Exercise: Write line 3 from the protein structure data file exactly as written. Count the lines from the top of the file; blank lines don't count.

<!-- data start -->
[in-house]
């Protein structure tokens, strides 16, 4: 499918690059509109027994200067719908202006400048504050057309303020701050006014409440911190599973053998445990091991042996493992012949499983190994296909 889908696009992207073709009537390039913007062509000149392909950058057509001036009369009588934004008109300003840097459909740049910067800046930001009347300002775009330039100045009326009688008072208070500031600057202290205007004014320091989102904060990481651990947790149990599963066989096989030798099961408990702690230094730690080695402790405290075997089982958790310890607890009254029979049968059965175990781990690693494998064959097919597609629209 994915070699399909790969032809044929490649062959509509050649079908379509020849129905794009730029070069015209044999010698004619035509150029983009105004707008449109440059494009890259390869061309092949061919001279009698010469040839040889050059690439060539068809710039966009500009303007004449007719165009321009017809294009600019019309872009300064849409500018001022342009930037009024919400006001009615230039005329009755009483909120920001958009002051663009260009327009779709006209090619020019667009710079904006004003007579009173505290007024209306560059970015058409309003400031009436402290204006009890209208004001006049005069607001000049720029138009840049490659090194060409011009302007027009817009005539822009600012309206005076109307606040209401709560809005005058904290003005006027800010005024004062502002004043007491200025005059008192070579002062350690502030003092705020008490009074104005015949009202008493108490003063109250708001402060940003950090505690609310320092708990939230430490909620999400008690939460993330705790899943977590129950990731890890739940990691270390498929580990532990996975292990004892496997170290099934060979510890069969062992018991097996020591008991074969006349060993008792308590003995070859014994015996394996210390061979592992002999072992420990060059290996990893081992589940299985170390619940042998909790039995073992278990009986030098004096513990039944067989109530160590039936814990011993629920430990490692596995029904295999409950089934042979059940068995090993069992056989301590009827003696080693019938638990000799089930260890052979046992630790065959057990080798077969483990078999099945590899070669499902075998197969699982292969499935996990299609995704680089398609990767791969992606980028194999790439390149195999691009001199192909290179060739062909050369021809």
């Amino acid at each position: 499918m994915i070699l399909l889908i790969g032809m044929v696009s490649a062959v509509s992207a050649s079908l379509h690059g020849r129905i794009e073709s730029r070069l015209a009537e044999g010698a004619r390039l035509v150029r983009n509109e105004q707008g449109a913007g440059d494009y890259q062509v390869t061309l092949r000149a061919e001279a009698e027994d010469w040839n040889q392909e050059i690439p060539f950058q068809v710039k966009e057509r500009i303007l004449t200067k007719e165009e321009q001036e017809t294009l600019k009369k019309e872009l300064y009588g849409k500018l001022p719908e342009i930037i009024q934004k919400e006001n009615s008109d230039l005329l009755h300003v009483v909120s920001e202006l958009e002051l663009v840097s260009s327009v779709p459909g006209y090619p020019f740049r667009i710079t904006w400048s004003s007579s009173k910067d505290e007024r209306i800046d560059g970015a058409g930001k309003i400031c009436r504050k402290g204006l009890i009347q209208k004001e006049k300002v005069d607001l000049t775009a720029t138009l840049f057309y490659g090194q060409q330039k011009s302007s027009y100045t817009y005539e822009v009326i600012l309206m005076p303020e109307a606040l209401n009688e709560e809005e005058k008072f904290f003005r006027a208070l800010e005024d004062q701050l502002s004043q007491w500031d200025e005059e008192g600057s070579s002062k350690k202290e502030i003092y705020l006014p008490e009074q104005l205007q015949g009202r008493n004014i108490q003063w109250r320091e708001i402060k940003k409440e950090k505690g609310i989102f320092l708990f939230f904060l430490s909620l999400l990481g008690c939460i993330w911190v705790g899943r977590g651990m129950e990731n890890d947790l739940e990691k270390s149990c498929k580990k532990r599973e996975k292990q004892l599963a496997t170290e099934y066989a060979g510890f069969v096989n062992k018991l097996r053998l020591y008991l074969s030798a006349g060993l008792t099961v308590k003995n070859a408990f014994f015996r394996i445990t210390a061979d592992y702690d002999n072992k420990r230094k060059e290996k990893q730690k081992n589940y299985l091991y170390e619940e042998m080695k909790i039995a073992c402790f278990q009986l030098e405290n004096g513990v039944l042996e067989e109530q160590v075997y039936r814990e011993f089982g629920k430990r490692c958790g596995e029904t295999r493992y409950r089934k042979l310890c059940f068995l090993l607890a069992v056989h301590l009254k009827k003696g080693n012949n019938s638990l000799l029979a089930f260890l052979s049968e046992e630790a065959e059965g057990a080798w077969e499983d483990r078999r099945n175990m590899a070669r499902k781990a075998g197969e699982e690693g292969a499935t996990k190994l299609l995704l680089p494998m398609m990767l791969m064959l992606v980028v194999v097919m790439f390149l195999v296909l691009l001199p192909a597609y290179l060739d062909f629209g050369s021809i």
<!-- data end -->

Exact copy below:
């Amino acid at each position: 499918m994915i070699l399909l889908i790969g032809m044929v696009s490649a062959v509509s992207a050649s079908l379509h690059g020849r129905i794009e073709s730029r070069l015209a009537e044999g010698a004619r390039l035509v150029r983009n509109e105004q707008g449109a913007g440059d494009y890259q062509v390869t061309l092949r000149a061919e001279a009698e027994d010469w040839n040889q392909e050059i690439p060539f950058q068809v710039k966009e057509r500009i303007l004449t200067k007719e165009e321009q001036e017809t294009l600019k009369k019309e872009l300064y009588g849409k500018l001022p719908e342009i930037i009024q934004k919400e006001n009615s008109d230039l005329l009755h300003v009483v909120s920001e202006l958009e002051l663009v840097s260009s327009v779709p459909g006209y090619p020019f740049r667009i710079t904006w400048s004003s007579s009173k910067d505290e007024r209306i800046d560059g970015a058409g930001k309003i400031c009436r504050k402290g204006l009890i009347q209208k004001e006049k300002v005069d607001l000049t775009a720029t138009l840049f057309y490659g090194q060409q330039k011009s302007s027009y100045t817009y005539e822009v009326i600012l309206m005076p303020e109307a606040l209401n009688e709560e809005e005058k008072f904290f003005r006027a208070l800010e005024d004062q701050l502002s004043q007491w500031d200025e005059e008192g600057s070579s002062k350690k202290e502030i003092y705020l006014p008490e009074q104005l205007q015949g009202r008493n004014i108490q003063w109250r320091e708001i402060k940003k409440e950090k505690g609310i989102f320092l708990f939230f904060l430490s909620l999400l990481g008690c939460i993330w911190v705790g899943r977590g651990m129950e990731n890890d947790l739940e990691k270390s149990c498929k580990k532990r599973e996975k292990q004892l599963a496997t170290e099934y066989a060979g510890f069969v096989n062992k018991l097996r053998l020591y008991l074969s030798a006349g060993l008792t099961v308590k003995n070859a408990f014994f015996r394996i445990t210390a061979d592992y702690d002999n072992k420990r230094k060059e290996k990893q730690k081992n589940y299985l091991y170390e619940e042998m080695k909790i039995a073992c402790f278990q009986l030098e405290n004096g513990v039944l042996e067989e109530q160590v075997y039936r814990e011993f089982g629920k430990r490692c958790g596995e029904t295999r493992y409950r089934k042979l310890c059940f068995l090993l607890a069992v056989h301590l009254k009827k003696g080693n012949n019938s638990l000799l029979a089930f260890l052979s049968e046992e630790a065959e059965g057990a080798w077969e499983d483990r078999r099945n175990m590899a070669r499902k781990a075998g197969e699982e690693g292969a499935t996990k190994l299609l995704l680089p494998m398609m990767l791969m064959l992606v980028v194999v097919m790439f390149l195999v296909l691009l001199p192909a597609y290179l060739d062909f629209g050369s021809i």